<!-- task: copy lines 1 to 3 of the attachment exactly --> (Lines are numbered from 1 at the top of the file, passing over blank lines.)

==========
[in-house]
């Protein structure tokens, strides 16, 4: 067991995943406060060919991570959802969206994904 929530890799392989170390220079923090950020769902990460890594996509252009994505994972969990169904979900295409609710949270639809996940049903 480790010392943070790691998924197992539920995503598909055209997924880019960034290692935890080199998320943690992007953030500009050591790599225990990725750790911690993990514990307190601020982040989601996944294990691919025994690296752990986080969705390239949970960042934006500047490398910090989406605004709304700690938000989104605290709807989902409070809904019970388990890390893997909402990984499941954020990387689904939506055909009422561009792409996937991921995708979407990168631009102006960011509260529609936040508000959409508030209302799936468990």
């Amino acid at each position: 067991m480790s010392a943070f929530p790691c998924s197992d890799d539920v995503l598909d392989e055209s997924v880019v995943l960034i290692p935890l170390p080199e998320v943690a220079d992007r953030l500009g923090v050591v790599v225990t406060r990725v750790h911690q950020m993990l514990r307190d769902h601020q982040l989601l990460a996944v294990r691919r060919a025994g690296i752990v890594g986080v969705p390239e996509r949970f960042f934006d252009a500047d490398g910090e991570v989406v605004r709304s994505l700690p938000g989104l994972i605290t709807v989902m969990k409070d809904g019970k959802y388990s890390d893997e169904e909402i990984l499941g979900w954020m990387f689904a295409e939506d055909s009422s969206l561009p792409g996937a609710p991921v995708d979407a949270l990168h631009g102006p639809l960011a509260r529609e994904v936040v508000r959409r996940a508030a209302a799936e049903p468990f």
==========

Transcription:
[in-house]
């Protein structure tokens, strides 16, 4: 067991995943406060060919991570959802969206994904 929530890799392989170390220079923090950020769902990460890594996509252009994505994972969990169904979900295409609710949270639809996940049903 480790010392943070790691998924197992539920995503598909055209997924880019960034290692935890080199998320943690992007953030500009050591790599225990990725750790911690993990514990307190601020982040989601996944294990691919025994690296752990986080969705390239949970960042934006500047490398910090989406605004709304700690938000989104605290709807989902409070809904019970388990890390893997909402990984499941954020990387689904939506055909009422561009792409996937991921995708979407990168631009102006960011509260529609936040508000959409508030209302799936468990």
């Amino acid at each position: 067991m480790s010392a943070f929530p790691c998924s197992d890799d539920v995503l598909d392989e055209s997924v880019v995943l960034i290692p935890l170390p080199e998320v943690a220079d992007r953030l500009g923090v050591v790599v225990t406060r990725v750790h911690q950020m993990l514990r307190d769902h601020q982040l989601l990460a996944v294990r691919r060919a025994g690296i752990v890594g986080v969705p390239e996509r949970f960042f934006d252009a500047d490398g910090e991570v989406v605004r709304s994505l700690p938000g989104l994972i605290t709807v989902m969990k409070d809904g019970k959802y388990s890390d893997e169904e909402i990984l499941g979900w954020m990387f689904a295409e939506d055909s009422s969206l561009p792409g996937a609710p991921v995708d979407a949270l990168h631009g102006p639809l960011a509260r529609e994904v936040v508000r959409r996940a508030a209302a799936e049903p468990f």